The pelagic part of the aphotic zone can be further divided into regions that succeed each other vertically according to temperature. The mesopelagic is the uppermost region. Its lowermost boundary is at a thermocline of 12 °C (54 °F), which, in the tropics generally lies at 700–1,000 metres (2,300–3,300 ft). Next is the bathypelagic lying between 10 and 4 °C (50 and 39 °F), typically between 700–1,000 metres (2,300–3,300 ft) and 2,000–4,000 metres (6,600–13,100 ft) Lying along the top of the abyssal plain is the abyssopelagic, whose lower boundary lies at about 6,000 metres (20,000 ft). The last zone includes the deep oceanic trench, and is known as the hadalpelagic. This lies between 6,000–11,000 metres (20,000–36,000 ft) and is the deepest oceanic zone.

Along with pelagic aphotic zones there are also benthic aphotic zones. These correspond to the three deepest zones of the deep-sea. The bathyal zone covers the continental slope down to about 4,000 metres (13,000 ft). The abyssal zone covers the abyssal plains between 4,000 and 6,000 m. Lastly, the hadal zone corresponds to the hadalpelagic zone which is found in the oceanic trenches. The pelagic zone can also be split into two subregions, the neritic zone and the oceanic zone. The neritic encompasses the water mass directly above the continental shelves, while the oceanic zone includes all the completely open water. In contrast, the littoral zone covers the region between low and high tide and represents the transitional area between marine and terrestrial conditions. It is also known as the intertidal zone because it is the area where tide level affects the conditions of the region.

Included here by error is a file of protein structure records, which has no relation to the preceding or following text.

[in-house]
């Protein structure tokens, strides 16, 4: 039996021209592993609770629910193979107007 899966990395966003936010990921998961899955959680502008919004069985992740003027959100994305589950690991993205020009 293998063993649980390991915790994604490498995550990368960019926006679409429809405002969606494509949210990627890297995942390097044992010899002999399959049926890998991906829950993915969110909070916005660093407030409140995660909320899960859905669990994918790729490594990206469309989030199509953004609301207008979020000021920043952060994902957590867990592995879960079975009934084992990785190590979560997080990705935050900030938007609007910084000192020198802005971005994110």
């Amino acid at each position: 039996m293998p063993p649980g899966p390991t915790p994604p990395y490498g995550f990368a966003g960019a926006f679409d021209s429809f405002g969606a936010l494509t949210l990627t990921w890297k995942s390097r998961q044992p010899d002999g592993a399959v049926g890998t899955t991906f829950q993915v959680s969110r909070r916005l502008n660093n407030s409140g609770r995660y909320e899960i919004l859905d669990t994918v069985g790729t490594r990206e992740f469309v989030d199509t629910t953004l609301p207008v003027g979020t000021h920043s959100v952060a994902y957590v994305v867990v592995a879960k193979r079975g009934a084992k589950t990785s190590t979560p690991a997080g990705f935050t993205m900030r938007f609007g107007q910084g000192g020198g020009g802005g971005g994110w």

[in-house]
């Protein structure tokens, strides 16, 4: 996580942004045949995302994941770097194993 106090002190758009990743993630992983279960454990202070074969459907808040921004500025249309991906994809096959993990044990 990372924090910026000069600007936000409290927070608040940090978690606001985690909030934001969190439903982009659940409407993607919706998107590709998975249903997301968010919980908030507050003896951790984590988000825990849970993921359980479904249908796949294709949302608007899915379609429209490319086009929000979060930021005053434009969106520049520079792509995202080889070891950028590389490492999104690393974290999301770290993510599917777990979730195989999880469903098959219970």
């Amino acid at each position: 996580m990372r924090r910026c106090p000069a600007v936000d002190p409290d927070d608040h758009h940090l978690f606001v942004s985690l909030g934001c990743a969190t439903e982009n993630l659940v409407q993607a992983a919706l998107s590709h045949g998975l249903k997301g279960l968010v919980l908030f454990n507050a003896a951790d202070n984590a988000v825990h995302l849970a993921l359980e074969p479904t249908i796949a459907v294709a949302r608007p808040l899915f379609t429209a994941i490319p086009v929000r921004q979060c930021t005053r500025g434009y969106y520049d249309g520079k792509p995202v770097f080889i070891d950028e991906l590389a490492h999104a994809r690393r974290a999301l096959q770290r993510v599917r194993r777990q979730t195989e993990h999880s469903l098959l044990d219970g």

Exploration

Main article: Ocean exploration


Ocean travel by boat dates back to prehistoric times, but only in modern times has extensive underwater travel become possible.

The deepest point in the ocean is the Mariana Trench, located in the Pacific Ocean near the Northern Mariana Islands. Its maximum depth has been estimated to be 10,971 metres (35,994 ft) (plus or minus 11 meters; see the Mariana Trench article for discussion of the various estimates of the maximum depth.) The British naval vessel, Challenger II surveyed the trench in 1951 and named the deepest part of the trench, the "Challenger Deep". In 1960, the Trieste successfully reached the bottom of the trench, manned by a crew of two men.